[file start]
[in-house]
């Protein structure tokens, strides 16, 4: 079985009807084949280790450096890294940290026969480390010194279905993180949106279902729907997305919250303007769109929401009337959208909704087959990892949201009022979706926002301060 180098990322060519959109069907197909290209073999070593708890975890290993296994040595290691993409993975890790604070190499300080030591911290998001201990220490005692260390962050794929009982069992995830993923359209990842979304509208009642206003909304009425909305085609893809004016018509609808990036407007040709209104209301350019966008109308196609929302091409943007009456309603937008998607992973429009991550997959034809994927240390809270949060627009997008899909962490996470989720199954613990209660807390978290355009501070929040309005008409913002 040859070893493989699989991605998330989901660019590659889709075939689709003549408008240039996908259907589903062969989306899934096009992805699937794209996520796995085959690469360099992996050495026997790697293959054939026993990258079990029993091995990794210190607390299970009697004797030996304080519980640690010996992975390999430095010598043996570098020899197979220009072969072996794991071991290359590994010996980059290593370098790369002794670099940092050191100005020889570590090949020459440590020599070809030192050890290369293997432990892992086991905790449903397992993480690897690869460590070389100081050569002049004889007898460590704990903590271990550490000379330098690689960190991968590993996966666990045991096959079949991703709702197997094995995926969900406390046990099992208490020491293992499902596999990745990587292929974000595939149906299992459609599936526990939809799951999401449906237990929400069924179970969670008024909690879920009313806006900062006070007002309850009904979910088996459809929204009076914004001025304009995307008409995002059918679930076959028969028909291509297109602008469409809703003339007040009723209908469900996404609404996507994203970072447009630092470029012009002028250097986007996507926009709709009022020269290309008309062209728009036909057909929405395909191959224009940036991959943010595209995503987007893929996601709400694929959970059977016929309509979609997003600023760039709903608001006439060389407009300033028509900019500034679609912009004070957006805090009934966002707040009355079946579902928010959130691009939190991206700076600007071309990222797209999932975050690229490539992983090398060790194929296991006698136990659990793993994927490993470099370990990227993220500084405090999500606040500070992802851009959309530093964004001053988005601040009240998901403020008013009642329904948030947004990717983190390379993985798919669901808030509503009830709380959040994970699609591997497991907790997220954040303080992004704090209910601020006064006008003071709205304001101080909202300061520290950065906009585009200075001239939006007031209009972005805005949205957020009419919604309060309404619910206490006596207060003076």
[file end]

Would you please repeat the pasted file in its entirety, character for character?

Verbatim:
[in-house]
């Protein structure tokens, strides 16, 4: 079985009807084949280790450096890294940290026969480390010194279905993180949106279902729907997305919250303007769109929401009337959208909704087959990892949201009022979706926002301060 180098990322060519959109069907197909290209073999070593708890975890290993296994040595290691993409993975890790604070190499300080030591911290998001201990220490005692260390962050794929009982069992995830993923359209990842979304509208009642206003909304009425909305085609893809004016018509609808990036407007040709209104209301350019966008109308196609929302091409943007009456309603937008998607992973429009991550997959034809994927240390809270949060627009997008899909962490996470989720199954613990209660807390978290355009501070929040309005008409913002 040859070893493989699989991605998330989901660019590659889709075939689709003549408008240039996908259907589903062969989306899934096009992805699937794209996520796995085959690469360099992996050495026997790697293959054939026993990258079990029993091995990794210190607390299970009697004797030996304080519980640690010996992975390999430095010598043996570098020899197979220009072969072996794991071991290359590994010996980059290593370098790369002794670099940092050191100005020889570590090949020459440590020599070809030192050890290369293997432990892992086991905790449903397992993480690897690869460590070389100081050569002049004889007898460590704990903590271990550490000379330098690689960190991968590993996966666990045991096959079949991703709702197997094995995926969900406390046990099992208490020491293992499902596999990745990587292929974000595939149906299992459609599936526990939809799951999401449906237990929400069924179970969670008024909690879920009313806006900062006070007002309850009904979910088996459809929204009076914004001025304009995307008409995002059918679930076959028969028909291509297109602008469409809703003339007040009723209908469900996404609404996507994203970072447009630092470029012009002028250097986007996507926009709709009022020269290309008309062209728009036909057909929405395909191959224009940036991959943010595209995503987007893929996601709400694929959970059977016929309509979609997003600023760039709903608001006439060389407009300033028509900019500034679609912009004070957006805090009934966002707040009355079946579902928010959130691009939190991206700076600007071309990222797209999932975050690229490539992983090398060790194929296991006698136990659990793993994927490993470099370990990227993220500084405090999500606040500070992802851009959309530093964004001053988005601040009240998901403020008013009642329904948030947004990717983190390379993985798919669901808030509503009830709380959040994970699609591997497991907790997220954040303080992004704090209910601020006064006008003071709205304001101080909202300061520290950065906009585009200075001239939006007031209009972005805005949205957020009419919604309060309404619910206490006596207060003076």